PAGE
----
Monday, March 3, 2014

What's the Difference Between Developmental Editing, Content Editing, Copy Editing, and Proofreading?

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When you hear the word “editing,” you—like most people—probably think of someone who fixes grammar and punctuation, right? Well, that’s definitely one type, but there are actually a few different types of editing, and each one is vital to your book’s success.

I, myself, used to get confused sometimes distinguishing the various editing terms, so I imagine you might too. Well, be confused no more ... your friendly book doctor is here to explain!

Let’s start with the granddaddy of editing, which we call “developmental” or “content” editing. These terms are used interchangeably, and you can remember it’s the big one because it deals with every detail of the overall development and content of your non-fiction book or novel. 

In non-fiction, this type of editor must focus on every aspect of your book’s structure and message, such as:

  • the overall flow, clarity, and consistency
  • the voice of your book and how your reader will connect with you
  • where it might be lacking anywhere in content and what it needs to be complete
  • if the reader will learn/be inspired/get motivated/feel better from the content
  • if your book’s overarching goal—AKA benefit to your readers—is met with the content of every chapter

In fiction, the focus is on:

  • story arc
  • character development and integrity (would this character do this?) and their actions and reactions
  • the believability and flow of dialogue
  • plot—including twists, pace, suspense, plausibility, etc.
  • the essence of the story itself
  • the use of “showing vs. telling”

Whew! With all of those elements to focus on, you can see why your developmental or content editor is essential to building a book of credibility on every level, a task that commands a great deal of thoughtful attention and many passes through the content to polish it to its worthy shine.

Next, we have copy editing—also sometimes called line editing—which is the one most people think about when they hear the term “editor.” The copy editor is the person whose expertise lies in:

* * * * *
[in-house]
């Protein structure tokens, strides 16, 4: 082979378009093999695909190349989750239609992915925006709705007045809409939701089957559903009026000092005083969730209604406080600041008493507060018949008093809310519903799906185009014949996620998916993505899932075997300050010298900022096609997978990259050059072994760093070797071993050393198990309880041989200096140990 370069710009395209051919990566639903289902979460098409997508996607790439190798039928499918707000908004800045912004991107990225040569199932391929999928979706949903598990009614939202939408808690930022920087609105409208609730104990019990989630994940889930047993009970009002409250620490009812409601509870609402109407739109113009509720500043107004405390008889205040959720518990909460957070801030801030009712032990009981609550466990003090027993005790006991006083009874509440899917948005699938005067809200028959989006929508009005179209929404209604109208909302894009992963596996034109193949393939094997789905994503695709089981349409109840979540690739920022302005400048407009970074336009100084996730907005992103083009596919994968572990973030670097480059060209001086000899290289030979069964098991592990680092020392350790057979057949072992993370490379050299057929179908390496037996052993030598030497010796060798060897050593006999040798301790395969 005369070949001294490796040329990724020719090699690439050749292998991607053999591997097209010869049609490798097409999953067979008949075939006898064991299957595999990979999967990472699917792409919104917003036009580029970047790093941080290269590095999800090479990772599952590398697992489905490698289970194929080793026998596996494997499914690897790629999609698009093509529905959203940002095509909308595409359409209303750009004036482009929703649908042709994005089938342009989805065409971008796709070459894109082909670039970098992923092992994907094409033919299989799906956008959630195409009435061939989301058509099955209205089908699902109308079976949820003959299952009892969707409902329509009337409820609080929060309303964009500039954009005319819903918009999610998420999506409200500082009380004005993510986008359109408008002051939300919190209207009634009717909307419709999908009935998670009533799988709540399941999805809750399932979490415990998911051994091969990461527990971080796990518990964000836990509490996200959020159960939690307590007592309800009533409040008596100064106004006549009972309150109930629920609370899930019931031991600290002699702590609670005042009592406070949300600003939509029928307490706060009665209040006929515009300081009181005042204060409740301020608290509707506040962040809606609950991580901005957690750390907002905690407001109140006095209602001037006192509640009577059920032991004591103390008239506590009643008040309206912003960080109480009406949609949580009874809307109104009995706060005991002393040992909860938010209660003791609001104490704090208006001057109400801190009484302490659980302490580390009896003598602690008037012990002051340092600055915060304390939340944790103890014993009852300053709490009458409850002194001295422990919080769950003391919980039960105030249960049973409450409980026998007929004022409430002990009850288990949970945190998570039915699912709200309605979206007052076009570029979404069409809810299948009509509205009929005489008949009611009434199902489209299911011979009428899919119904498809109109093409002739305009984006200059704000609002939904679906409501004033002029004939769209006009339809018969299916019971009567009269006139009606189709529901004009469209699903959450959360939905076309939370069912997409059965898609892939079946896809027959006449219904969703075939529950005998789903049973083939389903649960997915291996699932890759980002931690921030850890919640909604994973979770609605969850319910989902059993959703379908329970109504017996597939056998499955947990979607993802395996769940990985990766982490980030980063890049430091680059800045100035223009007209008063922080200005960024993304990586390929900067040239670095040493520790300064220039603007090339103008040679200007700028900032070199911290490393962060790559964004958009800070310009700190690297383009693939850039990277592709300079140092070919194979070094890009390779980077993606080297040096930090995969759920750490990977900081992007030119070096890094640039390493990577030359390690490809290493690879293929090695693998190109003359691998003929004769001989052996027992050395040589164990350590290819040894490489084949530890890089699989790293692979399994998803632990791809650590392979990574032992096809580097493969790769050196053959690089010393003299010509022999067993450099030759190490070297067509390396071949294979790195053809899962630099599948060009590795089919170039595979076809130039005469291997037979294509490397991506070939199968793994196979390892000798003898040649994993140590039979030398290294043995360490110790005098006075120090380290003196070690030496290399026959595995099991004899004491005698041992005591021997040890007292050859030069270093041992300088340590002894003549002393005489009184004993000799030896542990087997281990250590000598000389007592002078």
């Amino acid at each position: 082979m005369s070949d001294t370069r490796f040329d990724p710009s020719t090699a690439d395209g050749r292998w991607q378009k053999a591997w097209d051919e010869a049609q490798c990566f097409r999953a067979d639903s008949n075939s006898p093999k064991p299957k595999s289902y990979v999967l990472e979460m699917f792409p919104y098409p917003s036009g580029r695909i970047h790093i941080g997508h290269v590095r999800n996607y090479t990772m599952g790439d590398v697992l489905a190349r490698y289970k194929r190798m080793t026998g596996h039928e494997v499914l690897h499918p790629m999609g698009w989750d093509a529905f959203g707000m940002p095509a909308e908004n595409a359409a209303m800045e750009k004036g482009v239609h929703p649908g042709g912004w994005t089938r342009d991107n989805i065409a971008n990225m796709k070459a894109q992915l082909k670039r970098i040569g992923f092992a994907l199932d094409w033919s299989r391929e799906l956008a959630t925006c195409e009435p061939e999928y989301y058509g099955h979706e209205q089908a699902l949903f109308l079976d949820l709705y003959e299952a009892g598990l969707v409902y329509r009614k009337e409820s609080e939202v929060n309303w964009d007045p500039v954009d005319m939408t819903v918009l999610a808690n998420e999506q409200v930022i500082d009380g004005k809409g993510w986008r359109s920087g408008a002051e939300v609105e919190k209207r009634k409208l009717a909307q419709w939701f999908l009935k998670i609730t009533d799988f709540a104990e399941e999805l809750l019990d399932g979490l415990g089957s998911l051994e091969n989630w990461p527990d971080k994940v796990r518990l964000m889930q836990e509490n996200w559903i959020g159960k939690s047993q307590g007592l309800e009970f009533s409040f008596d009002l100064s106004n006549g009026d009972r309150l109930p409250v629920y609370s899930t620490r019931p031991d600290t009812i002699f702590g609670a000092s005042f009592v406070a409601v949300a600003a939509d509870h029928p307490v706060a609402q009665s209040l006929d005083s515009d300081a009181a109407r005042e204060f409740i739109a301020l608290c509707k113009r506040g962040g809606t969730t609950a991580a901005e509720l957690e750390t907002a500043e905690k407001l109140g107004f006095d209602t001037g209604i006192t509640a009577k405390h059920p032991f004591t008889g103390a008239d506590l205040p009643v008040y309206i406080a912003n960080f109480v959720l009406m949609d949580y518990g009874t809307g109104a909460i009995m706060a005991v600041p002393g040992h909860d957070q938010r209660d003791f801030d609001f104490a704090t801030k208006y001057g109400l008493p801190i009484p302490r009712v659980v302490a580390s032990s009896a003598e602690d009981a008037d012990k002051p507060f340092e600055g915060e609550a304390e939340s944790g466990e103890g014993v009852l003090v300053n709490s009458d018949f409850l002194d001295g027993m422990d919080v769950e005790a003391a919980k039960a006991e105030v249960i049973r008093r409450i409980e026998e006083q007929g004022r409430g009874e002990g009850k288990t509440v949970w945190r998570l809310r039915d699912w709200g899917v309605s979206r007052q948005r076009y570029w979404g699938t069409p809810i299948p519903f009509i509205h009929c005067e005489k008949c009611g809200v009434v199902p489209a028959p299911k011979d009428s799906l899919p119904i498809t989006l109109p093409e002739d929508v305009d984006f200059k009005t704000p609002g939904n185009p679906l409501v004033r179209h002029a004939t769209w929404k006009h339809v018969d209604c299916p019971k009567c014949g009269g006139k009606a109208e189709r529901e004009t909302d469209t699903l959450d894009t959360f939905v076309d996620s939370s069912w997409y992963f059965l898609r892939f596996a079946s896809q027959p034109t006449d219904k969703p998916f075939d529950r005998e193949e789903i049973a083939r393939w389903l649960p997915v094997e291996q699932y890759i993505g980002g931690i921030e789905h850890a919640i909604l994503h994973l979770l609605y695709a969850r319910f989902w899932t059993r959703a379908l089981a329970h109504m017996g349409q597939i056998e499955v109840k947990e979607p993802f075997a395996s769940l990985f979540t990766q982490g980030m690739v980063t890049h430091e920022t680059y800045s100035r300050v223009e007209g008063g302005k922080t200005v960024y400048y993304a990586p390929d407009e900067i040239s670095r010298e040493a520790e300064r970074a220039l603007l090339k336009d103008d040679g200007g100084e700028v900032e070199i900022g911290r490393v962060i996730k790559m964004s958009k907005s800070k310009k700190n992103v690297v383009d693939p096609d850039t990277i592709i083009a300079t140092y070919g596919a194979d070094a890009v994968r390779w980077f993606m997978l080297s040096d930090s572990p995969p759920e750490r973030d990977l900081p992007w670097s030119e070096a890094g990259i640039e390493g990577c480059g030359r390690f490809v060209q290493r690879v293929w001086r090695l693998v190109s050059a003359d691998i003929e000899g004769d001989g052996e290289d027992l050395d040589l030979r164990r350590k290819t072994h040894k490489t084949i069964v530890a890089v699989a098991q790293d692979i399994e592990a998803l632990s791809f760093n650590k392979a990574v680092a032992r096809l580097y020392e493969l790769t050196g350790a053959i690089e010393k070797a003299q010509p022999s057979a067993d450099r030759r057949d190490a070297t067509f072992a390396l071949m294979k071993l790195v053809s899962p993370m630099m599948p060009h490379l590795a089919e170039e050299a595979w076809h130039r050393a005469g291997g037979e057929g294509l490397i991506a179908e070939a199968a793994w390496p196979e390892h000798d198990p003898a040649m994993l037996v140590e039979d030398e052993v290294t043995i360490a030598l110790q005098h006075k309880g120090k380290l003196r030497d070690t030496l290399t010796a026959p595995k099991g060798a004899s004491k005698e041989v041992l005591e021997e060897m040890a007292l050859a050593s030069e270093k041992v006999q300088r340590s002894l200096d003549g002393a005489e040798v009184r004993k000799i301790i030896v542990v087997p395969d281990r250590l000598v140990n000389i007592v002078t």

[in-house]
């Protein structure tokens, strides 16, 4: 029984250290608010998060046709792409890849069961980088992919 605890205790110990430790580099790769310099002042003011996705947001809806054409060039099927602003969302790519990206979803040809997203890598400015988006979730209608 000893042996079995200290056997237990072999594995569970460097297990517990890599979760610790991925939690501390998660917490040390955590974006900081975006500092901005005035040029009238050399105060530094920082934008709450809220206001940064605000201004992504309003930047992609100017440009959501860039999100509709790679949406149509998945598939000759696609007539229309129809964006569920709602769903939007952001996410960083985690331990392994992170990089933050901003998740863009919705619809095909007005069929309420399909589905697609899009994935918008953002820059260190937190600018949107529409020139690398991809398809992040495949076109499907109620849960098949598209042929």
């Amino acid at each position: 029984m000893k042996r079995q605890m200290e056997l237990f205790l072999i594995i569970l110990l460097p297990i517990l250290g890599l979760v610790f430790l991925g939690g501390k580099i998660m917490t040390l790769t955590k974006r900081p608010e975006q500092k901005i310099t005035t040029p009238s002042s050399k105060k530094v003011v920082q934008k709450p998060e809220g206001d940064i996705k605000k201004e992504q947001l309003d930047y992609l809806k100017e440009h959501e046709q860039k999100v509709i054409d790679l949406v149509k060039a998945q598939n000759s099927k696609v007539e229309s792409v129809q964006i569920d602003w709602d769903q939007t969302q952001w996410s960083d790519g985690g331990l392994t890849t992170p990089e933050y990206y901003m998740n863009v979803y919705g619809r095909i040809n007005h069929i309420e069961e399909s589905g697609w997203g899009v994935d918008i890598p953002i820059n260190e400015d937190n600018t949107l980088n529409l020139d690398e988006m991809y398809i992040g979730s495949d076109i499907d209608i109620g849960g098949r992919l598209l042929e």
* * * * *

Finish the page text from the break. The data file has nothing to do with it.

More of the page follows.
• grammar
  • punctuation
  • spelling
  • style
  • sentence and paragraph structure
  • vocabulary usage
  • fact-checking, if necessary

A copy editor often receives the manuscript AFTER the developmental editor and performs his or her task at that point, while some developmental editors are also copyeditors—like me!—and perform both types of editing for you concurrently. Either way, the copy editing phase is a vital one and will ensure the integrity of the language and syntax used in your book reflects you as the author in your best light!

Hang in there! There’s just one more level of “editing” and that’s proofreading

This is the phase that happens AFTER all of the developmental and copy editing is complete, and is typically performed on an actual printed proof copy of the book. You’d be surprised what you see in a print vs. a screen version of a book, so at least three rounds of proofreading—meaning order a book, proofread, make corrections; order another book, proofread, make corrections; repeat as many times as necessary—is what I recommend from experience to every author.

This is the last phase to ensure that every element is accurate and polished before it goes live for sale, so don’t underestimate the importance of having your professional proofreader—along with yourself and your trusted circle—perform as many rounds as needed to make sure it’s reached its worthy shine before publishing the final version.

If you were confused before you watched this video/read this article, I hope you now feel like an expert! I know keeping the terms straight can be overwhelming, but now that you know the different types of editing and the importance of each, I’m certain you’re on the right path to producing a book of excellence!

Make sure your book goes through each crucial phase of editing: developmental or content editing, then copy editing, then proofreading before you consider it ready for publication. There’s no greater investment you’ll make in your book than hiring a professional who specializes in each type of editing to ensure your words, structure, and message are polished to gleaming for your eager readers!

Stay tuned for my next video where I explain how to obtain an ISBN—and why you should never use a CreateSpace freebie. In the meantime, if you liked this video/post, I'd love it if you gave it a thumbs up and shared it on Facebook, Twitter, LinkedIn, or your favorite social media site so that other writers can benefit too!

Write from the heart ...

Stacey Aaronson is a professional Book Doctor who takes self-publishing authors by the hand and transforms their manuscripts into the books they've dreamed of—from impeccable editing and proofreading to engaging, audience-targeted cover and interior design—rivaling or exceeding a traditional house publication.  

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